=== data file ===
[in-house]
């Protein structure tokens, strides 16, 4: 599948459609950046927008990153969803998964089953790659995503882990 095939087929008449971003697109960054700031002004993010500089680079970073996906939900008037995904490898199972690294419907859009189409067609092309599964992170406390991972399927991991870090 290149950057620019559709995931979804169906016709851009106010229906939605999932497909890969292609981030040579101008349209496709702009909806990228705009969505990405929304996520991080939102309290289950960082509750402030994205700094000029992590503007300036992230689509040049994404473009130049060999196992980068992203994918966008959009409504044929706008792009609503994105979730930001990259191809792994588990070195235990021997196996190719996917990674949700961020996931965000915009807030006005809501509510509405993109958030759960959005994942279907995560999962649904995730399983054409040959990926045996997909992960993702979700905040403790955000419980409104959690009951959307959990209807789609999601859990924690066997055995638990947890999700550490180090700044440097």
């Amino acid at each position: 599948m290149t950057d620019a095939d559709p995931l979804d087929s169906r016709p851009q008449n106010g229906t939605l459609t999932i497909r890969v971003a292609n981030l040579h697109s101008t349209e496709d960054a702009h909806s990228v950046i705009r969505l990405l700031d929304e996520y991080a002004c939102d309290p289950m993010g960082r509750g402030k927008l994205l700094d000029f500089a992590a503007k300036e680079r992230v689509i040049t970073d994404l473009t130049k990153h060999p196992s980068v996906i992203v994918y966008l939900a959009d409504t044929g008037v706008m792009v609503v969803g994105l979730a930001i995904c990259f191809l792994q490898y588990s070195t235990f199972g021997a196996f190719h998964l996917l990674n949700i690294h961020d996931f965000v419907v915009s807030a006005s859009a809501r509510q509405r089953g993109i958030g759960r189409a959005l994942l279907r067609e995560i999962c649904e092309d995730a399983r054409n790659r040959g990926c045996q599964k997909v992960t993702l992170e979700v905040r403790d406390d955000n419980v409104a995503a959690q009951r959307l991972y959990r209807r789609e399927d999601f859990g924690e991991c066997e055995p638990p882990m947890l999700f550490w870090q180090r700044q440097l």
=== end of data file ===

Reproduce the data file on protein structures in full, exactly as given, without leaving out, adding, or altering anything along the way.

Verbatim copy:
[in-house]
């Protein structure tokens, strides 16, 4: 599948459609950046927008990153969803998964089953790659995503882990 095939087929008449971003697109960054700031002004993010500089680079970073996906939900008037995904490898199972690294419907859009189409067609092309599964992170406390991972399927991991870090 290149950057620019559709995931979804169906016709851009106010229906939605999932497909890969292609981030040579101008349209496709702009909806990228705009969505990405929304996520991080939102309290289950960082509750402030994205700094000029992590503007300036992230689509040049994404473009130049060999196992980068992203994918966008959009409504044929706008792009609503994105979730930001990259191809792994588990070195235990021997196996190719996917990674949700961020996931965000915009807030006005809501509510509405993109958030759960959005994942279907995560999962649904995730399983054409040959990926045996997909992960993702979700905040403790955000419980409104959690009951959307959990209807789609999601859990924690066997055995638990947890999700550490180090700044440097």
């Amino acid at each position: 599948m290149t950057d620019a095939d559709p995931l979804d087929s169906r016709p851009q008449n106010g229906t939605l459609t999932i497909r890969v971003a292609n981030l040579h697109s101008t349209e496709d960054a702009h909806s990228v950046i705009r969505l990405l700031d929304e996520y991080a002004c939102d309290p289950m993010g960082r509750g402030k927008l994205l700094d000029f500089a992590a503007k300036e680079r992230v689509i040049t970073d994404l473009t130049k990153h060999p196992s980068v996906i992203v994918y966008l939900a959009d409504t044929g008037v706008m792009v609503v969803g994105l979730a930001i995904c990259f191809l792994q490898y588990s070195t235990f199972g021997a196996f190719h998964l996917l990674n949700i690294h961020d996931f965000v419907v915009s807030a006005s859009a809501r509510q509405r089953g993109i958030g759960r189409a959005l994942l279907r067609e995560i999962c649904e092309d995730a399983r054409n790659r040959g990926c045996q599964k997909v992960t993702l992170e979700v905040r403790d406390d955000n419980v409104a995503a959690q009951r959307l991972y959990r209807r789609e399927d999601f859990g924690e991991c066997e055995p638990p882990m947890l999700f550490w870090q180090r700044q440097l």